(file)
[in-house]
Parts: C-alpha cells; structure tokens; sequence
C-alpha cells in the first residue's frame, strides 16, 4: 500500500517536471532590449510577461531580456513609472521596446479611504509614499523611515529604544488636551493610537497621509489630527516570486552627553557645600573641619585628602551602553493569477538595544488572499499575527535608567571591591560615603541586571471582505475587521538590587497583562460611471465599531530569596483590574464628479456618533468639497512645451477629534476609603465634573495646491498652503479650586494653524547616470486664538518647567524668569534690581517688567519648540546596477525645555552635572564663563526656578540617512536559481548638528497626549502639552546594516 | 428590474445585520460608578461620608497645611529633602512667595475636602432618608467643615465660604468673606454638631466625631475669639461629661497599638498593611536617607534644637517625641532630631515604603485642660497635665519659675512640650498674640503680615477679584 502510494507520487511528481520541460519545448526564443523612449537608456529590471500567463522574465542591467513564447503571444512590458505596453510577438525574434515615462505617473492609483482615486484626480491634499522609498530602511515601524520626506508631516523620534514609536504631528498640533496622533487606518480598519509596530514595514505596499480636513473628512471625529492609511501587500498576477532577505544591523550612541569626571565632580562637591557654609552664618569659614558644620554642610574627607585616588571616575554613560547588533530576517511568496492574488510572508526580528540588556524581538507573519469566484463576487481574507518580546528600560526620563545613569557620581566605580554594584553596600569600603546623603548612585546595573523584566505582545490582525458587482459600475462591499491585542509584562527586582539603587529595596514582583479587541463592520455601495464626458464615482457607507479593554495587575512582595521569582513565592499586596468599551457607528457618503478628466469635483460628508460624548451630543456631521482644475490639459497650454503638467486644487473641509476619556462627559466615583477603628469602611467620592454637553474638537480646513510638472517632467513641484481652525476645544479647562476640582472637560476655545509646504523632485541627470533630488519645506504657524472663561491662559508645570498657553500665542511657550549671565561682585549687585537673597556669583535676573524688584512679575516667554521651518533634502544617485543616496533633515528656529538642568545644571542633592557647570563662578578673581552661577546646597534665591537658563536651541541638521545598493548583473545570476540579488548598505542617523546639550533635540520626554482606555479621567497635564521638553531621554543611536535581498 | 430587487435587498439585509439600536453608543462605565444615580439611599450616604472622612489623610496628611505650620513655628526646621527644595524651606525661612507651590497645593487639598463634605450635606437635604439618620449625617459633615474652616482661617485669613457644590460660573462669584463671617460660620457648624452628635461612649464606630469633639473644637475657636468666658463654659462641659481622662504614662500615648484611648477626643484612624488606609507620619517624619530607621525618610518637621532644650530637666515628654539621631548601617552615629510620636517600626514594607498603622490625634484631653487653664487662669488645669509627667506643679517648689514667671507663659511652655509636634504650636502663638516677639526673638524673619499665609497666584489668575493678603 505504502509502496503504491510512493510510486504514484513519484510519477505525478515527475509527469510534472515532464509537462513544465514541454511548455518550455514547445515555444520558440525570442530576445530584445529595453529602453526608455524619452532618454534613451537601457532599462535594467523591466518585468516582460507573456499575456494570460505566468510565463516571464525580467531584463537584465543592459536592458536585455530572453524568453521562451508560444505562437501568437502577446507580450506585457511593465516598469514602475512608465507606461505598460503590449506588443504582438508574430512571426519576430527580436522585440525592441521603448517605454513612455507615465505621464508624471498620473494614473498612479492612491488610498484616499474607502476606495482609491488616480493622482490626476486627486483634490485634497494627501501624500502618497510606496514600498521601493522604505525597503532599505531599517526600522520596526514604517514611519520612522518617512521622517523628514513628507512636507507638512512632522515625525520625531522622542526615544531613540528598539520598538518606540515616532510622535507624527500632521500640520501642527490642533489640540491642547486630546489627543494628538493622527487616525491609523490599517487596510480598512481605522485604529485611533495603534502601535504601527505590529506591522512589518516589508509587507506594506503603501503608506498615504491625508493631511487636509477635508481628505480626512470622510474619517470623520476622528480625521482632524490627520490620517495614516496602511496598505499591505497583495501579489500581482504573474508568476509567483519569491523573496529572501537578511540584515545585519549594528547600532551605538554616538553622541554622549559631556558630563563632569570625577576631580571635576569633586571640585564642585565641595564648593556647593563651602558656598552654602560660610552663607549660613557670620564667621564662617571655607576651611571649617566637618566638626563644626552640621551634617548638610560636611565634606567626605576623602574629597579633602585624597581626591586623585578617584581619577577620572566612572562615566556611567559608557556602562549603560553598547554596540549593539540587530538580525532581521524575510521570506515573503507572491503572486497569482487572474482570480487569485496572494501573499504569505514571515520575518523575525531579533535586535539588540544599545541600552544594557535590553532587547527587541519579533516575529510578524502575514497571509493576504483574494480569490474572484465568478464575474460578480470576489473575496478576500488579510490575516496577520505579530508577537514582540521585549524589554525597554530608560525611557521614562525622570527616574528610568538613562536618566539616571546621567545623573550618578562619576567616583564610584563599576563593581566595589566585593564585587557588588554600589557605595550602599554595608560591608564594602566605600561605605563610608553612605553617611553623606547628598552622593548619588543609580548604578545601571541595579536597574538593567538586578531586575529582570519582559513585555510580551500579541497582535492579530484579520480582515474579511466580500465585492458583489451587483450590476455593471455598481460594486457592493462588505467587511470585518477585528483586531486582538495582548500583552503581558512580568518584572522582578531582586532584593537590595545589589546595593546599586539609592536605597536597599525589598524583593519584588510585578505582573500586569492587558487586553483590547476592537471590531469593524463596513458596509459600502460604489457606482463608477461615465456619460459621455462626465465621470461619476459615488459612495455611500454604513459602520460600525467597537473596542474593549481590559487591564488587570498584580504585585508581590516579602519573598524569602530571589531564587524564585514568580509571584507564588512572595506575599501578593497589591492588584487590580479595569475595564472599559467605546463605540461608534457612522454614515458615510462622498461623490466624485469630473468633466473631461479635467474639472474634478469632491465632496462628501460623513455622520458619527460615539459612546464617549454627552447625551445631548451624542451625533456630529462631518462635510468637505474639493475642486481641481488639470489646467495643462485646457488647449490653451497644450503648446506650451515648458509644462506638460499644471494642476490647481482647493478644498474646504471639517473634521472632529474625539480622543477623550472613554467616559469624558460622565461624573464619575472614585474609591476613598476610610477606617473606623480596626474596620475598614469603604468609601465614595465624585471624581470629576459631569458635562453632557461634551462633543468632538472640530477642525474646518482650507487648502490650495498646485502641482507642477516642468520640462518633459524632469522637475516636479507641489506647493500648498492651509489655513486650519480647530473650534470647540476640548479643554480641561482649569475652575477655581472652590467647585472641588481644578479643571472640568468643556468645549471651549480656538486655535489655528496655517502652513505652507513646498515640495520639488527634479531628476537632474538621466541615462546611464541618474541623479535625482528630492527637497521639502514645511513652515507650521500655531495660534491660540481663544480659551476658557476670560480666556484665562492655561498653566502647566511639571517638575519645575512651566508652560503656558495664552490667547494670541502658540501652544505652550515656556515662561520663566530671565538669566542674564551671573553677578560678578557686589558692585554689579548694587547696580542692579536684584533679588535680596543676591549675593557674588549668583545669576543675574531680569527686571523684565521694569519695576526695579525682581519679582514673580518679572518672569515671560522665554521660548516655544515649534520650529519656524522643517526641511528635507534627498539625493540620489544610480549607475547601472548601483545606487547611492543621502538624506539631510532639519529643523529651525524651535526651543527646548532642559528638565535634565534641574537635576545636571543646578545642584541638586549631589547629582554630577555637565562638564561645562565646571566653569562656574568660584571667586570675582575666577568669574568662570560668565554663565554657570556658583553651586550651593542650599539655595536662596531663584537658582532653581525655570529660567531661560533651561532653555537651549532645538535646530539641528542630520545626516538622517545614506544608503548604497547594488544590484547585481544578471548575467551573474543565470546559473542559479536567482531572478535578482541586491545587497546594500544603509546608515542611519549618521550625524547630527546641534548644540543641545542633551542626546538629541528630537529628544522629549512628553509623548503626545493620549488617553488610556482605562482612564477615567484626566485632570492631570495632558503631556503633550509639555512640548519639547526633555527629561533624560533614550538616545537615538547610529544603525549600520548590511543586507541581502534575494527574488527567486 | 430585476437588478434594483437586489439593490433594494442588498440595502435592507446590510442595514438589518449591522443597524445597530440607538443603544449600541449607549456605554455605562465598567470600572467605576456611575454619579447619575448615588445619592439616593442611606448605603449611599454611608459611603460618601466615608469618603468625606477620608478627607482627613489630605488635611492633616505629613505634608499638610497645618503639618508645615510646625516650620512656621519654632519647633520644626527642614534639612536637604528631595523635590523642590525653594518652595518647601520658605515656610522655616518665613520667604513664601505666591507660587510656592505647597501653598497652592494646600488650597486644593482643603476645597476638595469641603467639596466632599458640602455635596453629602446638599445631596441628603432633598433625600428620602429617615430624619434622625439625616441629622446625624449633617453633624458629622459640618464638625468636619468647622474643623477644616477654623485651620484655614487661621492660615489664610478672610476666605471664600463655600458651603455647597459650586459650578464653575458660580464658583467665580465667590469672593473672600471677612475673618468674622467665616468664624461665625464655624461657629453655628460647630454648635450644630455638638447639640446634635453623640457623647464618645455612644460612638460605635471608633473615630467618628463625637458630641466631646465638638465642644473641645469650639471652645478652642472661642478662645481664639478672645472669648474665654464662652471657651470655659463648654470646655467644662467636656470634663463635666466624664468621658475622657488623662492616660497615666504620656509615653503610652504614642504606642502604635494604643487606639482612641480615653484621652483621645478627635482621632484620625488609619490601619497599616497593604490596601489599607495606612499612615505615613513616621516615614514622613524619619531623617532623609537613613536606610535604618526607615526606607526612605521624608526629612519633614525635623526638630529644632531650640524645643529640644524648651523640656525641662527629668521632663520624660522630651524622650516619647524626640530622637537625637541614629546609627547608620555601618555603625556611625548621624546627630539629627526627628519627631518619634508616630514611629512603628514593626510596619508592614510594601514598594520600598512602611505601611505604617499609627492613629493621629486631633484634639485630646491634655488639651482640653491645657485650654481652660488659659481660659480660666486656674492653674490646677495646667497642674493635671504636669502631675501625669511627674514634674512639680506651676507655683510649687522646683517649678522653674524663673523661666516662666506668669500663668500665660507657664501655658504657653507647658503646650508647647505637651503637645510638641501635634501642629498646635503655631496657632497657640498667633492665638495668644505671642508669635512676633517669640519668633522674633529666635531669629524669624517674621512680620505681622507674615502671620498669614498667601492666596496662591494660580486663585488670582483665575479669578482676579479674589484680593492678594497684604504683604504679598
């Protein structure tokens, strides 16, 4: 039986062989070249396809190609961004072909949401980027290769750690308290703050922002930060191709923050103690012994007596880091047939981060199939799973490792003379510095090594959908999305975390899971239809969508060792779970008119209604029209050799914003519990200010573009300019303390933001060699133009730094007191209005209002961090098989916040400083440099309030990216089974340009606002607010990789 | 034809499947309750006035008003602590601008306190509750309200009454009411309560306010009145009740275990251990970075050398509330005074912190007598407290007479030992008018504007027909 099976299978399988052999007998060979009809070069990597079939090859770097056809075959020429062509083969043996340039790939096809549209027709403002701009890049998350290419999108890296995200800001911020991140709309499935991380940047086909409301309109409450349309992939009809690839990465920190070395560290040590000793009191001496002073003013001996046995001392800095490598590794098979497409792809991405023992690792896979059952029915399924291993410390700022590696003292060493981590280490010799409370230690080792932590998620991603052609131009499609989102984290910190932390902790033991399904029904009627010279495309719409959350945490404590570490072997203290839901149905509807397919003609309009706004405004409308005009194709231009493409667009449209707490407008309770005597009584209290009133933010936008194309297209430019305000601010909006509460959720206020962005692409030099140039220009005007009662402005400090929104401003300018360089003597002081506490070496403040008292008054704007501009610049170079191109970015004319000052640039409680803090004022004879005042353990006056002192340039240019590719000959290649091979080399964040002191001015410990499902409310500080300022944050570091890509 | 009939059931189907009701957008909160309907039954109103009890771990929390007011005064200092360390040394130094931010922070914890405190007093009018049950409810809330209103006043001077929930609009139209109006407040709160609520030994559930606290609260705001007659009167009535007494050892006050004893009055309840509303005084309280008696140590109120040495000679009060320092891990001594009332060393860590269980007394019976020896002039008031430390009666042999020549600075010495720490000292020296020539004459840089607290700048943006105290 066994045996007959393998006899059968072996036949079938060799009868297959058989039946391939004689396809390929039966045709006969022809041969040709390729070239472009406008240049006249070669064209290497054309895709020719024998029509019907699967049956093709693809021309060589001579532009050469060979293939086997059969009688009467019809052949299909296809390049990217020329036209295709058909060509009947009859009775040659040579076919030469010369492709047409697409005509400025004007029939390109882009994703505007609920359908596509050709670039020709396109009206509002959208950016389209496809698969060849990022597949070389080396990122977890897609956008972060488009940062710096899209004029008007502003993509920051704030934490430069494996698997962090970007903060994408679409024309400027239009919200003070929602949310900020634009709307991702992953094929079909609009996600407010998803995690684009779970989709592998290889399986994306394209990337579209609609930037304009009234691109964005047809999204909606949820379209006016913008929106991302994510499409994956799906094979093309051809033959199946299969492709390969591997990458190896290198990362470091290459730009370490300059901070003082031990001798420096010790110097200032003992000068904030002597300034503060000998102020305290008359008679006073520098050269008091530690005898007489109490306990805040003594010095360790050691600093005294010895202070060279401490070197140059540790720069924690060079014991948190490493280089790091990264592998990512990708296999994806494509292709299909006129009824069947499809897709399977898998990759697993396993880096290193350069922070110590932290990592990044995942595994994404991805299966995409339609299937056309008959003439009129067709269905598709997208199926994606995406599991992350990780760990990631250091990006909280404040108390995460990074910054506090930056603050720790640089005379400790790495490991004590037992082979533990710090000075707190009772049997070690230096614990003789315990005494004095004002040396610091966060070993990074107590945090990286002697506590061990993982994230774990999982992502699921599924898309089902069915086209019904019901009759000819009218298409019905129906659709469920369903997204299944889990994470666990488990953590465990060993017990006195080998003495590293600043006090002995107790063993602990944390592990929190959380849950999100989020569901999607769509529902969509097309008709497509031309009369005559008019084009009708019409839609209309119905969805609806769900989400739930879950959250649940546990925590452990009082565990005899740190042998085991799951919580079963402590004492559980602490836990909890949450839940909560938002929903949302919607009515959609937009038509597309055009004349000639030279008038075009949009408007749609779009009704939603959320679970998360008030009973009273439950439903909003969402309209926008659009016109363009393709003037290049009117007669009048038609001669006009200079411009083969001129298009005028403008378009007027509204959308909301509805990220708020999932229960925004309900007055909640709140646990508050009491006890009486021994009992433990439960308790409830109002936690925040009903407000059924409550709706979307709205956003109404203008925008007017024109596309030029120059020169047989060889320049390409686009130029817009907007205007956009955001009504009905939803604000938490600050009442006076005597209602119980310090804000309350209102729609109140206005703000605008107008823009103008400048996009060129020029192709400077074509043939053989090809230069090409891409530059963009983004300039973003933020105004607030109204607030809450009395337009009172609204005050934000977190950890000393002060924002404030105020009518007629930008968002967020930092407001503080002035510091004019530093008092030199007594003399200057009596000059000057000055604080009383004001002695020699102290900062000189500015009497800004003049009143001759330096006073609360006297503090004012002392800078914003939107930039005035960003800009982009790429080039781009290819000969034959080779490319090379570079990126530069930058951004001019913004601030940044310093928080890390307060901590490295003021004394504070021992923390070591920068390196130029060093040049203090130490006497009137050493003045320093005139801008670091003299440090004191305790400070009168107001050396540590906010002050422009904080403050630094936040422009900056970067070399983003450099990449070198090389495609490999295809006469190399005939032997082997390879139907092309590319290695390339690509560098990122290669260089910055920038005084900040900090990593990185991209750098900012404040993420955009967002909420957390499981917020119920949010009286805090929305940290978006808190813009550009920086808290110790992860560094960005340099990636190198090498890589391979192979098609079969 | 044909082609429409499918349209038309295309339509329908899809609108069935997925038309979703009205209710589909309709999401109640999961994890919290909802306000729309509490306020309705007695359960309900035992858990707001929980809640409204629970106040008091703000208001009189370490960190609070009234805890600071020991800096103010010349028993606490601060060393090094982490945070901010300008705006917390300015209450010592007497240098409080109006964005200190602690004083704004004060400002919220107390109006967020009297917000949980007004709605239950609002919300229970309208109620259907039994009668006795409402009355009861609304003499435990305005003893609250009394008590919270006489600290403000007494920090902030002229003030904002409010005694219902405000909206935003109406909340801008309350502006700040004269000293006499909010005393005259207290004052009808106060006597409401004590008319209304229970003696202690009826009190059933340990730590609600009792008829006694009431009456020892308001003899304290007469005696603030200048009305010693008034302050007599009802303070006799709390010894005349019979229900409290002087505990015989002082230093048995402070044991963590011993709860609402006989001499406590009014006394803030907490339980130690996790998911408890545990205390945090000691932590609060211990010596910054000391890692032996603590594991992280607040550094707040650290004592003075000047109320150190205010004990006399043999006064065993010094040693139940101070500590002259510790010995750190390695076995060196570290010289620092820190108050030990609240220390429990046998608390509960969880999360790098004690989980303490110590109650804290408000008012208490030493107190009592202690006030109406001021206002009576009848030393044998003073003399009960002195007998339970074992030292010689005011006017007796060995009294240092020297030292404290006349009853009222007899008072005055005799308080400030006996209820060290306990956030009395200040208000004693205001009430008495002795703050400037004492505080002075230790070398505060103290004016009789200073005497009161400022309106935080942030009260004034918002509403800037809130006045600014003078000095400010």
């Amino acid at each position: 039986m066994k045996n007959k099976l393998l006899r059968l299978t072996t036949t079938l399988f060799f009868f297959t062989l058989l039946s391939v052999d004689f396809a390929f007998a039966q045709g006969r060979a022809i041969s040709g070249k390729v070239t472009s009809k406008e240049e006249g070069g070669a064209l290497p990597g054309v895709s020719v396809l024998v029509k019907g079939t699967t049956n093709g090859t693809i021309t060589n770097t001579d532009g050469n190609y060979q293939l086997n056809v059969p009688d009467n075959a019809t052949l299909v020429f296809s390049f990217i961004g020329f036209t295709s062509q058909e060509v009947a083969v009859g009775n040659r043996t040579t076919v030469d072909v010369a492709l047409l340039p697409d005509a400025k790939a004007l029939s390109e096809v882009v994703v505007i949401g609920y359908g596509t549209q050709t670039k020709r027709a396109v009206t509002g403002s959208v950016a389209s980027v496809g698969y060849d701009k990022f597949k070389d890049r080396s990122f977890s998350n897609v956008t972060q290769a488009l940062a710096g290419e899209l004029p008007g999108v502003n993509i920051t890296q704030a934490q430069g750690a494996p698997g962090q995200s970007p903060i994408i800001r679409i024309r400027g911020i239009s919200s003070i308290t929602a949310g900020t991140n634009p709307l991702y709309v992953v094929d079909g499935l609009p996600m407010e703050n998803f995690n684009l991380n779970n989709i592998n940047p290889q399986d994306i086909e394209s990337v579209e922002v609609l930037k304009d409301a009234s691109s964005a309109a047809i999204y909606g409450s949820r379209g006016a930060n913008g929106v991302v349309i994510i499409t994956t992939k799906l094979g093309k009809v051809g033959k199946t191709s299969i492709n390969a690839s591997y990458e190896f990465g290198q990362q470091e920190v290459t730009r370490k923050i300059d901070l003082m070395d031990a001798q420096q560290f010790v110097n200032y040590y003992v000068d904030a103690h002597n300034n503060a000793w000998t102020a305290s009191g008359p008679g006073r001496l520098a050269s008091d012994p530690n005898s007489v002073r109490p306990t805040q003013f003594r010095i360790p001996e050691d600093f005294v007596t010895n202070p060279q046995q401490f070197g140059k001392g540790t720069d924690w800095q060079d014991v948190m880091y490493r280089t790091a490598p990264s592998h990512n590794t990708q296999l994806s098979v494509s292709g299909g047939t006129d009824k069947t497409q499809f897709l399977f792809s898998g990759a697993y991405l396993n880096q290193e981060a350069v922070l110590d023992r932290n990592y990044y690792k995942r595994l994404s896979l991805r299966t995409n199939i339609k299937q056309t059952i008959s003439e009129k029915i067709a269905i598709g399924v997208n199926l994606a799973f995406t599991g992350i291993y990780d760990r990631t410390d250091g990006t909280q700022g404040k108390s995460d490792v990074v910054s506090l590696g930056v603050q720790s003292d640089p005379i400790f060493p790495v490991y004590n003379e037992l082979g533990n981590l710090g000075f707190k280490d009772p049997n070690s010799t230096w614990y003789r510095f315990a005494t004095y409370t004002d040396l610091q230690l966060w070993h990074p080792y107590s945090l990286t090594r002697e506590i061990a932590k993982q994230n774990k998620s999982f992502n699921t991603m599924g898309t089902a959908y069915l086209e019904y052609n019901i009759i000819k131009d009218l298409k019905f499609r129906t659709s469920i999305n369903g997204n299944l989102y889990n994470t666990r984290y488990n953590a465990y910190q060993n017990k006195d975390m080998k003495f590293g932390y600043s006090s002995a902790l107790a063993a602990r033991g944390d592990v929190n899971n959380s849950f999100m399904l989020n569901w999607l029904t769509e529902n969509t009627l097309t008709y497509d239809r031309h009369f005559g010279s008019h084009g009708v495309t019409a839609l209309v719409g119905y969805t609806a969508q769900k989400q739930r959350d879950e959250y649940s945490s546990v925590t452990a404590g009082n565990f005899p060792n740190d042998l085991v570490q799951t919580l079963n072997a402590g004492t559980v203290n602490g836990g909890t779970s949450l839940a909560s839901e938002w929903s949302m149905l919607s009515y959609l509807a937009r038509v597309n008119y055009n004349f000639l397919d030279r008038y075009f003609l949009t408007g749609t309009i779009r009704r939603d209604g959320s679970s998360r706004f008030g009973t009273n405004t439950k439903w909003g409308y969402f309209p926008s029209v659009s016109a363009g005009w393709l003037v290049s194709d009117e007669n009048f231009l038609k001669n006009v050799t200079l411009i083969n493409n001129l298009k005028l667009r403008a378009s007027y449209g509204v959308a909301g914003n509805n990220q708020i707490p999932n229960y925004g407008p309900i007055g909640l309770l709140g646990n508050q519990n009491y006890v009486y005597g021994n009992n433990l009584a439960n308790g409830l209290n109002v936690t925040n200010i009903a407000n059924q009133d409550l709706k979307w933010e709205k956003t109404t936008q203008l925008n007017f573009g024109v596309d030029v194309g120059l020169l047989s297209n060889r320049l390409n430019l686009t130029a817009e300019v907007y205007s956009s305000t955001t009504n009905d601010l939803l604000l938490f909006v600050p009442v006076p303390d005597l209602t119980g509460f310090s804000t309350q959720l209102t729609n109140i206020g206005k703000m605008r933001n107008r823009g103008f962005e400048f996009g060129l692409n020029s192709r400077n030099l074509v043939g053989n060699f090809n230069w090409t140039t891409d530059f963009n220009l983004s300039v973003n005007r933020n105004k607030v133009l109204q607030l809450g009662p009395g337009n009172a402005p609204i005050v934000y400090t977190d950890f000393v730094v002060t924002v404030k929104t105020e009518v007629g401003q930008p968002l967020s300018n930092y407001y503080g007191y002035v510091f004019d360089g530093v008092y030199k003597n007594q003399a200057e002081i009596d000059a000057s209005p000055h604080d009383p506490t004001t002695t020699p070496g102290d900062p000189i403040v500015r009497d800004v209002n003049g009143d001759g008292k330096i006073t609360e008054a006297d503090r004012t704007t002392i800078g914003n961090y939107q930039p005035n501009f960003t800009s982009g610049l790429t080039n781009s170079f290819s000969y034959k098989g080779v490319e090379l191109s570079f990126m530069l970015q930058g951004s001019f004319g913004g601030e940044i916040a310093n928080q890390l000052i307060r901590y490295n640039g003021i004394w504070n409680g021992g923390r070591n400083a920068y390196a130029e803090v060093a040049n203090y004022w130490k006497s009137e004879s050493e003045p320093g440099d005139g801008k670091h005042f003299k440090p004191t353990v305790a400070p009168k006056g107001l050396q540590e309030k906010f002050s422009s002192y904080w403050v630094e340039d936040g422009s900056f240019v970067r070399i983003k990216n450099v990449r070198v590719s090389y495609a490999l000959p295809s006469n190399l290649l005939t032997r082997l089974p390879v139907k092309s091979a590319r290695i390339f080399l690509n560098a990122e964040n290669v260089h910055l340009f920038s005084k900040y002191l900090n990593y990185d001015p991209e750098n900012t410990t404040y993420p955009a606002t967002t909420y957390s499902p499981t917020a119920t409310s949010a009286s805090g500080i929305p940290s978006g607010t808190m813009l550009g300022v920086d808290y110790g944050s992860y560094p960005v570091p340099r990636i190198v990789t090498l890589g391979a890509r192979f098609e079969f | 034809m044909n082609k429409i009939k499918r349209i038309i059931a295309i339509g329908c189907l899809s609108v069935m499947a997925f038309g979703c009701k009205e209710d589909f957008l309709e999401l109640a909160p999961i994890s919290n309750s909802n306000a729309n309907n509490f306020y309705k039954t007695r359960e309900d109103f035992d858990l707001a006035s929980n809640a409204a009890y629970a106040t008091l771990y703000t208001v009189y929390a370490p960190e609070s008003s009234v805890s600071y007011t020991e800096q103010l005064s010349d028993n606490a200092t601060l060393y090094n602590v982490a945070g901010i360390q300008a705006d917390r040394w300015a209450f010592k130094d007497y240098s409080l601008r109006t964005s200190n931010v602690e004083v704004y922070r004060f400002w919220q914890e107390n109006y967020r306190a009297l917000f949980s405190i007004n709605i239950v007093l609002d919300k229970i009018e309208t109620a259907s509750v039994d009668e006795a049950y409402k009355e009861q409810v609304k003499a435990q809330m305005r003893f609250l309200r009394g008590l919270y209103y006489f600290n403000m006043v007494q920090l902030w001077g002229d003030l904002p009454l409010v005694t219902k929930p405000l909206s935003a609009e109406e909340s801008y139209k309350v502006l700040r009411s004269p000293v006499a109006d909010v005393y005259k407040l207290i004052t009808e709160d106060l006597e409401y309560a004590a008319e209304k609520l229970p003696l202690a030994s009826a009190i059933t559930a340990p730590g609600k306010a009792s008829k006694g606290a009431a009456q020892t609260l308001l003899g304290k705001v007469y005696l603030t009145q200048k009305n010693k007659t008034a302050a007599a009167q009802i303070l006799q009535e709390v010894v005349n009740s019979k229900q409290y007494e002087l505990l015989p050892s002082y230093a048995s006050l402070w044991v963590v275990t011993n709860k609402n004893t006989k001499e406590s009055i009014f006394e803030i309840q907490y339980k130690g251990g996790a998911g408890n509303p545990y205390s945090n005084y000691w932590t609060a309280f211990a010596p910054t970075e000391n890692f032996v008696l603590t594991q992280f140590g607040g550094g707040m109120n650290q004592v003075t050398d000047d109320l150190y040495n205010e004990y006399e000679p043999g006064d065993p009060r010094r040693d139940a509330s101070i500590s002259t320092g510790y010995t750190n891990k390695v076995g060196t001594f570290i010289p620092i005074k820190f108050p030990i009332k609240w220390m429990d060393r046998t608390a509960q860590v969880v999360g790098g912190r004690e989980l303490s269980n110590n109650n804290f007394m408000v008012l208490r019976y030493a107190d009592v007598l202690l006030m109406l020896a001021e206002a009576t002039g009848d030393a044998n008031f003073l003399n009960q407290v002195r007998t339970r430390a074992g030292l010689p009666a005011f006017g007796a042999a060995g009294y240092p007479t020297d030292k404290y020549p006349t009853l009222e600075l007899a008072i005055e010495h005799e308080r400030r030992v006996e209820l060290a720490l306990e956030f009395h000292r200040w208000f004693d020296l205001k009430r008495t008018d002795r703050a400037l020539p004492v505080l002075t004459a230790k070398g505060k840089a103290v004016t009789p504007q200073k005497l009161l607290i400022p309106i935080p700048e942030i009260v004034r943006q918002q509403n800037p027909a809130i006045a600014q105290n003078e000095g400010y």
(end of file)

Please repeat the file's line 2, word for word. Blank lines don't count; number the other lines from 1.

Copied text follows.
Parts: C-alpha cells; structure tokens; sequence